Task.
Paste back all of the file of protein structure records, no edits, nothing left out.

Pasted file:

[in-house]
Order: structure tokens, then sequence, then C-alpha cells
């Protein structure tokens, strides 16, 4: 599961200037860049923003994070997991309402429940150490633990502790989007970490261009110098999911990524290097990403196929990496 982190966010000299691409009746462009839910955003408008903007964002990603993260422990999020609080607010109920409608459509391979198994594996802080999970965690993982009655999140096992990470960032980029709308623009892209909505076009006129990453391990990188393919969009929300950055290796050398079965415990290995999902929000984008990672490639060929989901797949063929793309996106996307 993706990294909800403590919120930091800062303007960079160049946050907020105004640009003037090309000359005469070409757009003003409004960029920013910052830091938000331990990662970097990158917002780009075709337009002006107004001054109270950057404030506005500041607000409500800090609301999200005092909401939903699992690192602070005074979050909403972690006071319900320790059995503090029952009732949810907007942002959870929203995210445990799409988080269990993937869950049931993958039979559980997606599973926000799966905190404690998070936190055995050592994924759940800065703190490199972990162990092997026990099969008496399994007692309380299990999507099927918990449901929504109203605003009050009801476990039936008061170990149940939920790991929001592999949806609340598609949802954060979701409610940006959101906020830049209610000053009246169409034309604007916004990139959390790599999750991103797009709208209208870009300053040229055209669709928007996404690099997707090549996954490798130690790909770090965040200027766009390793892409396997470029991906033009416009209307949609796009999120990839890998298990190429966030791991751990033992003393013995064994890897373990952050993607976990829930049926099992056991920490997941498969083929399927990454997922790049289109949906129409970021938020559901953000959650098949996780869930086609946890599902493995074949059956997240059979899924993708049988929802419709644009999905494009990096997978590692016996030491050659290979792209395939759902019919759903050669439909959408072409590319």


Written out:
[in-house]
Order: structure tokens, then sequence, then C-alpha cells
């Protein structure tokens, strides 16, 4: 599961200037860049923003994070997991309402429940150490633990502790989007970490261009110098999911990524290097990403196929990496 982190966010000299691409009746462009839910955003408008903007964002990603993260422990999020609080607010109920409608459509391979198994594996802080999970965690993982009655999140096992990470960032980029709308623009892209909505076009006129990453391990990188393919969009929300950055290796050398079965415990290995999902929000984008990672490639060929989901797949063929793309996106996307 993706990294909800403590919120930091800062303007960079160049946050907020105004640009003037090309000359005469070409757009003003409004960029920013910052830091938000331990990662970097990158917002780009075709337009002006107004001054109270950057404030506005500041607000409500800090609301999200005092909401939903699992690192602070005074979050909403972690006071319900320790059995503090029952009732949810907007942002959870929203995210445990799409988080269990993937869950049931993958039979559980997606599973926000799966905190404690998070936190055995050592994924759940800065703190490199972990162990092997026990099969008496399994007692309380299990999507099927918990449901929504109203605003009050009801476990039936008061170990149940939920790991929001592999949806609340598609949802954060979701409610940006959101906020830049209610000053009246169409034309604007916004990139959390790599999750991103797009709208209208870009300053040229055209669709928007996404690099997707090549996954490798130690790909770090965040200027766009390793892409396997470029991906033009416009209307949609796009999120990839890998298990190429966030791991751990033992003393013995064994890897373990952050993607976990829930049926099992056991920490997941498969083929399927990454997922790049289109949906129409970021938020559901953000959650098949996780869930086609946890599902493995074949059956997240059979899924993708049988929802419709644009999905494009990096997978590692016996030491050659290979792209395939759902019919759903050669439909959408072409590319």